Hahahaha! All I can say is "I'll get you for this!" LOL. Okay, people. I have delved to the deepest depths on the issue of collective nouns in English, countable vs. uncountable, fruit in general, multiple kinds of fruit (but not all fruit), and the differences between UK and US English (and yes, there are differences there, too). The result is that there are very many ways to think about what we read in the French and what seems to be very straightforward (fruit has seeds) until we try to put it in idiomatic and correct English. Background: the Englisih "fruit" as in "fruit in general" is a collective noun and takes a singular verb (UK and US sometimes handle this differently). English "fruits" (e.g., the apples, oranges and pears) is a plural noun and takes the plural verb. The plural "fruits" is countable in French but the plural "fruit" is uncountable in English. When you want to refer to multiple kinds or multiple pieces of fruit that have been previously mentioned (but not fruit in general), one would say "the fruit" (with the definite article) to indicate that there is more than one (but not all) as opposed to the French in which "les fruits" could be fruit in general or multiple pieces of fruit of one or several kinds. In English, the plural "fruit" (sans article) will be assumed to be fruit in general, or (multiple pieces of) one kind of fruit, as in "some fruit". I'll skip the partitive here since it's not relevant. There are also differences in how UK English handles collective nouns (may be treated as either singular or plural) whereas US English treats collective nouns as singular (only). After this, if anyone still wants to insist that "such-and-such way is not correct", rest assured that I have turned this every which way. While some of the outcomes may not "sound" quite to my liking, and indeed, I would not personally say them, yet there are more more ways to render this than might first appear.
Thanks for the detailed reply. I am not one to suggest excluding correct but odd-sounding answers! I don't want to be pedantic, and I don't want Duo to be pedantic (certainly not about English), but this does seem like a case in which it would be reasonable to add to the accepted answers those which reflect the language's quirks and our understandings of the relationships between fruit, fruits, and their seeds.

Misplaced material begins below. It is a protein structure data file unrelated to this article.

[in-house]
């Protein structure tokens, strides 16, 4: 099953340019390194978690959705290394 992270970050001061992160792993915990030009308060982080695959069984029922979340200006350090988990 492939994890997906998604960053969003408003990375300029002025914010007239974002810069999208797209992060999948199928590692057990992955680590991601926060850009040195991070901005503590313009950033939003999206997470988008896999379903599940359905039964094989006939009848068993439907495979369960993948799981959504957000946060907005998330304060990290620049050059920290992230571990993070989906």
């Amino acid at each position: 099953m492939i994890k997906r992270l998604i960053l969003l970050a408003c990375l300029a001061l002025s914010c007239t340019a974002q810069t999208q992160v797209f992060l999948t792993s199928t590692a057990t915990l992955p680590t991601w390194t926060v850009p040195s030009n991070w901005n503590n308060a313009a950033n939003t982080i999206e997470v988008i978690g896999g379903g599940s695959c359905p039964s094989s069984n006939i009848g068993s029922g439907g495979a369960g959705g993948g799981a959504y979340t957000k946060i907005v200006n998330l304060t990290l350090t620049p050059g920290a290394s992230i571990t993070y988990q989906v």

P.S. I actually have a Duo-relevant exception to the "US English treats collective nouns as singular (only)" rule: the police. I've never heard "The police is..."; it's always "The police are...". And yet the singular is (or at leastl recently was) Duo's only accepted answer.
"Fruits" is most certainly an English word. I can say "Apples and oranges are fruits". The correct translation would be either "Fruits bear seeds", or "Fruit bears seeds". The problem with Duolingo is that their English translations obviously come from non-native English speakers, making them awkward and confusing. They need to have a native speaker edit their translations.
But you can refer to several pieces of fruit as "all the fruit". All the fruit on this table have (plural) seeds. But not, The fruit have seeds.
This may also be another of these Trans-Atlantic differences. In Britain, they use plural verbs for collective nouns like army or council - The army are maneuvering. The council are deliberating. So possibly they also say The fruit have seeds.